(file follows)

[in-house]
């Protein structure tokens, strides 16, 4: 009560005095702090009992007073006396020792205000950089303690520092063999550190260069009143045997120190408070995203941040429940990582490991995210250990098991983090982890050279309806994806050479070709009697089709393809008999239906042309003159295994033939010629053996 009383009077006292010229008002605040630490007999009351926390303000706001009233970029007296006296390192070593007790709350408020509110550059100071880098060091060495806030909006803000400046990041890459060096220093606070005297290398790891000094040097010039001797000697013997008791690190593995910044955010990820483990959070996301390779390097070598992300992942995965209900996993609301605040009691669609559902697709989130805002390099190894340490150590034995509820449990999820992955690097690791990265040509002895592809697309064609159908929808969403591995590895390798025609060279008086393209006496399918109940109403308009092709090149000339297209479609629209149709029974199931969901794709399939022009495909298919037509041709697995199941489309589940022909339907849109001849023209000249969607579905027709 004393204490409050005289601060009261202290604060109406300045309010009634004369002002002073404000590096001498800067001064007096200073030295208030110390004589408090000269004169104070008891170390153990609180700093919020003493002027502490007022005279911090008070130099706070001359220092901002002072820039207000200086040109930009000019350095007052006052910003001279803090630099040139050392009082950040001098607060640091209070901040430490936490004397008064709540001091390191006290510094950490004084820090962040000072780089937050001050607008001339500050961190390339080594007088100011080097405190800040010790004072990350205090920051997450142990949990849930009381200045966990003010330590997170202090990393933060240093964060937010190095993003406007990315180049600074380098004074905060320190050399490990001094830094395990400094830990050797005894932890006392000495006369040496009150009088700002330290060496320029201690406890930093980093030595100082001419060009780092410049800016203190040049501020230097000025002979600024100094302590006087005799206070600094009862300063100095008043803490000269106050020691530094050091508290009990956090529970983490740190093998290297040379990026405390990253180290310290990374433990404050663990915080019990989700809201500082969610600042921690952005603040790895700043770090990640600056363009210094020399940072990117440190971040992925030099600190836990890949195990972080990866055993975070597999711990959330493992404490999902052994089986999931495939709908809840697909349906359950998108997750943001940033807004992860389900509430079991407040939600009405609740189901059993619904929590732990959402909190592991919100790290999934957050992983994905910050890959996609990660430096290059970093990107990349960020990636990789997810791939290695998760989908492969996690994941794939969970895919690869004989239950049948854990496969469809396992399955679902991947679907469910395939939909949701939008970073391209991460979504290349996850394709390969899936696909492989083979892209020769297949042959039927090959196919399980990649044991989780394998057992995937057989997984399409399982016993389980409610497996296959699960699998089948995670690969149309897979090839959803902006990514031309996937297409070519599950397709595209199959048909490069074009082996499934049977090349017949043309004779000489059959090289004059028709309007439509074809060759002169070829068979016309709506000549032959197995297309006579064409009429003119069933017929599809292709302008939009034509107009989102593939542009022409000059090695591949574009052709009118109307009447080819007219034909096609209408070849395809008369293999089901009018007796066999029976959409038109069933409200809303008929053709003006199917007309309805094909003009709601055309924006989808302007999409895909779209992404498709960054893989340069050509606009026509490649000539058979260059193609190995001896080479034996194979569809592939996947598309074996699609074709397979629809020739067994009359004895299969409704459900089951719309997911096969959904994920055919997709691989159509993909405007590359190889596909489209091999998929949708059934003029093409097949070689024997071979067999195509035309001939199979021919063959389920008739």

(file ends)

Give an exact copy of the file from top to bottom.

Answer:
[in-house]
């Protein structure tokens, strides 16, 4: 009560005095702090009992007073006396020792205000950089303690520092063999550190260069009143045997120190408070995203941040429940990582490991995210250990098991983090982890050279309806994806050479070709009697089709393809008999239906042309003159295994033939010629053996 009383009077006292010229008002605040630490007999009351926390303000706001009233970029007296006296390192070593007790709350408020509110550059100071880098060091060495806030909006803000400046990041890459060096220093606070005297290398790891000094040097010039001797000697013997008791690190593995910044955010990820483990959070996301390779390097070598992300992942995965209900996993609301605040009691669609559902697709989130805002390099190894340490150590034995509820449990999820992955690097690791990265040509002895592809697309064609159908929808969403591995590895390798025609060279008086393209006496399918109940109403308009092709090149000339297209479609629209149709029974199931969901794709399939022009495909298919037509041709697995199941489309589940022909339907849109001849023209000249969607579905027709 004393204490409050005289601060009261202290604060109406300045309010009634004369002002002073404000590096001498800067001064007096200073030295208030110390004589408090000269004169104070008891170390153990609180700093919020003493002027502490007022005279911090008070130099706070001359220092901002002072820039207000200086040109930009000019350095007052006052910003001279803090630099040139050392009082950040001098607060640091209070901040430490936490004397008064709540001091390191006290510094950490004084820090962040000072780089937050001050607008001339500050961190390339080594007088100011080097405190800040010790004072990350205090920051997450142990949990849930009381200045966990003010330590997170202090990393933060240093964060937010190095993003406007990315180049600074380098004074905060320190050399490990001094830094395990400094830990050797005894932890006392000495006369040496009150009088700002330290060496320029201690406890930093980093030595100082001419060009780092410049800016203190040049501020230097000025002979600024100094302590006087005799206070600094009862300063100095008043803490000269106050020691530094050091508290009990956090529970983490740190093998290297040379990026405390990253180290310290990374433990404050663990915080019990989700809201500082969610600042921690952005603040790895700043770090990640600056363009210094020399940072990117440190971040992925030099600190836990890949195990972080990866055993975070597999711990959330493992404490999902052994089986999931495939709908809840697909349906359950998108997750943001940033807004992860389900509430079991407040939600009405609740189901059993619904929590732990959402909190592991919100790290999934957050992983994905910050890959996609990660430096290059970093990107990349960020990636990789997810791939290695998760989908492969996690994941794939969970895919690869004989239950049948854990496969469809396992399955679902991947679907469910395939939909949701939008970073391209991460979504290349996850394709390969899936696909492989083979892209020769297949042959039927090959196919399980990649044991989780394998057992995937057989997984399409399982016993389980409610497996296959699960699998089948995670690969149309897979090839959803902006990514031309996937297409070519599950397709595209199959048909490069074009082996499934049977090349017949043309004779000489059959090289004059028709309007439509074809060759002169070829068979016309709506000549032959197995297309006579064409009429003119069933017929599809292709302008939009034509107009989102593939542009022409000059090695591949574009052709009118109307009447080819007219034909096609209408070849395809008369293999089901009018007796066999029976959409038109069933409200809303008929053709003006199917007309309805094909003009709601055309924006989808302007999409895909779209992404498709960054893989340069050509606009026509490649000539058979260059193609190995001896080479034996194979569809592939996947598309074996699609074709397979629809020739067994009359004895299969409704459900089951719309997911096969959904994920055919997709691989159509993909405007590359190889596909489209091999998929949708059934003029093409097949070689024997071979067999195509035309001939199979021919063959389920008739």